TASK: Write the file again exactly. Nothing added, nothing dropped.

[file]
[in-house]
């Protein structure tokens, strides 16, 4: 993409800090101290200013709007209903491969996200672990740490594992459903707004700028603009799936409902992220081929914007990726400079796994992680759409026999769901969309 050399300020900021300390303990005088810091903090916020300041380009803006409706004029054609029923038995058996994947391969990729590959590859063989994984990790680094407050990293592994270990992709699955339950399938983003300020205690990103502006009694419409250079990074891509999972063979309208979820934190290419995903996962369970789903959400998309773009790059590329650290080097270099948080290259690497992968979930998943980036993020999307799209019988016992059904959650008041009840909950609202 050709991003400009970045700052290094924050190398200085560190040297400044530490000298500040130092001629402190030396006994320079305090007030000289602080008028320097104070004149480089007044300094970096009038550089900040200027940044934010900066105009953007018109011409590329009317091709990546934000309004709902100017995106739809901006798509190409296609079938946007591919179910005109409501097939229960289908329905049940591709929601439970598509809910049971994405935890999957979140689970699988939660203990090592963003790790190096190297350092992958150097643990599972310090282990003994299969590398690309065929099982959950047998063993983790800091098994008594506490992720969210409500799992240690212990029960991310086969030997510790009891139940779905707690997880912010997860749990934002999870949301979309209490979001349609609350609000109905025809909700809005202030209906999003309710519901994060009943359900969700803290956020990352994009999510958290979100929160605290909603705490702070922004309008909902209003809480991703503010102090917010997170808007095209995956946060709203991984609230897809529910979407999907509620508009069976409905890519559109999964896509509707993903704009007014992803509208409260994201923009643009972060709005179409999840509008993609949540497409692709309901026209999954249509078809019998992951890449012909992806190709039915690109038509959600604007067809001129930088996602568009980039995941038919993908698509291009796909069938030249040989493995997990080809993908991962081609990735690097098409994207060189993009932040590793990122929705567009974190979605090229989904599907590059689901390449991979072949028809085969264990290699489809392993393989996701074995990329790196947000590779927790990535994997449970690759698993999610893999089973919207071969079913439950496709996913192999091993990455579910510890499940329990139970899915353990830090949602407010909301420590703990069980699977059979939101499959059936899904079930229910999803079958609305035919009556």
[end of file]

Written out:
[in-house]
């Protein structure tokens, strides 16, 4: 993409800090101290200013709007209903491969996200672990740490594992459903707004700028603009799936409902992220081929914007990726400079796994992680759409026999769901969309 050399300020900021300390303990005088810091903090916020300041380009803006409706004029054609029923038995058996994947391969990729590959590859063989994984990790680094407050990293592994270990992709699955339950399938983003300020205690990103502006009694419409250079990074891509999972063979309208979820934190290419995903996962369970789903959400998309773009790059590329650290080097270099948080290259690497992968979930998943980036993020999307799209019988016992059904959650008041009840909950609202 050709991003400009970045700052290094924050190398200085560190040297400044530490000298500040130092001629402190030396006994320079305090007030000289602080008028320097104070004149480089007044300094970096009038550089900040200027940044934010900066105009953007018109011409590329009317091709990546934000309004709902100017995106739809901006798509190409296609079938946007591919179910005109409501097939229960289908329905049940591709929601439970598509809910049971994405935890999957979140689970699988939660203990090592963003790790190096190297350092992958150097643990599972310090282990003994299969590398690309065929099982959950047998063993983790800091098994008594506490992720969210409500799992240690212990029960991310086969030997510790009891139940779905707690997880912010997860749990934002999870949301979309209490979001349609609350609000109905025809909700809005202030209906999003309710519901994060009943359900969700803290956020990352994009999510958290979100929160605290909603705490702070922004309008909902209003809480991703503010102090917010997170808007095209995956946060709203991984609230897809529910979407999907509620508009069976409905890519559109999964896509509707993903704009007014992803509208409260994201923009643009972060709005179409999840509008993609949540497409692709309901026209999954249509078809019998992951890449012909992806190709039915690109038509959600604007067809001129930088996602568009980039995941038919993908698509291009796909069938030249040989493995997990080809993908991962081609990735690097098409994207060189993009932040590793990122929705567009974190979605090229989904599907590059689901390449991979072949028809085969264990290699489809392993393989996701074995990329790196947000590779927790990535994997449970690759698993999610893999089973919207071969079913439950496709996913192999091993990455579910510890499940329990139970899915353990830090949602407010909301420590703990069980699977059979939101499959059936899904079930229910999803079958609305035919009556």